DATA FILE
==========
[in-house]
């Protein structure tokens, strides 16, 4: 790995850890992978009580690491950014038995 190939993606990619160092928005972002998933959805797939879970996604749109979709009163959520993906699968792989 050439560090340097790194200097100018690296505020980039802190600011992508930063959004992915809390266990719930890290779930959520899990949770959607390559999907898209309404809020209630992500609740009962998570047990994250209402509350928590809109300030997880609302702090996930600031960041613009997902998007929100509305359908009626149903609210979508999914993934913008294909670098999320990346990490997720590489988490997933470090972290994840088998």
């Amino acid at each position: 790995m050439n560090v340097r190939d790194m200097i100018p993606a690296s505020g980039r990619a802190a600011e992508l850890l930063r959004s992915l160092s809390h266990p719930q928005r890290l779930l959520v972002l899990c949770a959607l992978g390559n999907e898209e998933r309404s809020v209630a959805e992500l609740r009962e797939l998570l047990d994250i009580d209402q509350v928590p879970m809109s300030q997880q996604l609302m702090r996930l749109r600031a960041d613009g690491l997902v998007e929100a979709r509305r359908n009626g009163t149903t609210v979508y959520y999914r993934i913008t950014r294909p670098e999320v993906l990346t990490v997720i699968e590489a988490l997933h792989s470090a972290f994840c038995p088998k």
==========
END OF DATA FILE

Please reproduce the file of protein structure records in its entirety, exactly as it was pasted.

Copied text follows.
[in-house]
């Protein structure tokens, strides 16, 4: 790995850890992978009580690491950014038995 190939993606990619160092928005972002998933959805797939879970996604749109979709009163959520993906699968792989 050439560090340097790194200097100018690296505020980039802190600011992508930063959004992915809390266990719930890290779930959520899990949770959607390559999907898209309404809020209630992500609740009962998570047990994250209402509350928590809109300030997880609302702090996930600031960041613009997902998007929100509305359908009626149903609210979508999914993934913008294909670098999320990346990490997720590489988490997933470090972290994840088998």
């Amino acid at each position: 790995m050439n560090v340097r190939d790194m200097i100018p993606a690296s505020g980039r990619a802190a600011e992508l850890l930063r959004s992915l160092s809390h266990p719930q928005r890290l779930l959520v972002l899990c949770a959607l992978g390559n999907e898209e998933r309404s809020v209630a959805e992500l609740r009962e797939l998570l047990d994250i009580d209402q509350v928590p879970m809109s300030q997880q996604l609302m702090r996930l749109r600031a960041d613009g690491l997902v998007e929100a979709r509305r359908n009626g009163t149903t609210v979508y959520y999914r993934i913008t950014r294909p670098e999320v993906l990346t990490v997720i699968e590489a988490l997933h792989s470090a972290f994840c038995p088998k």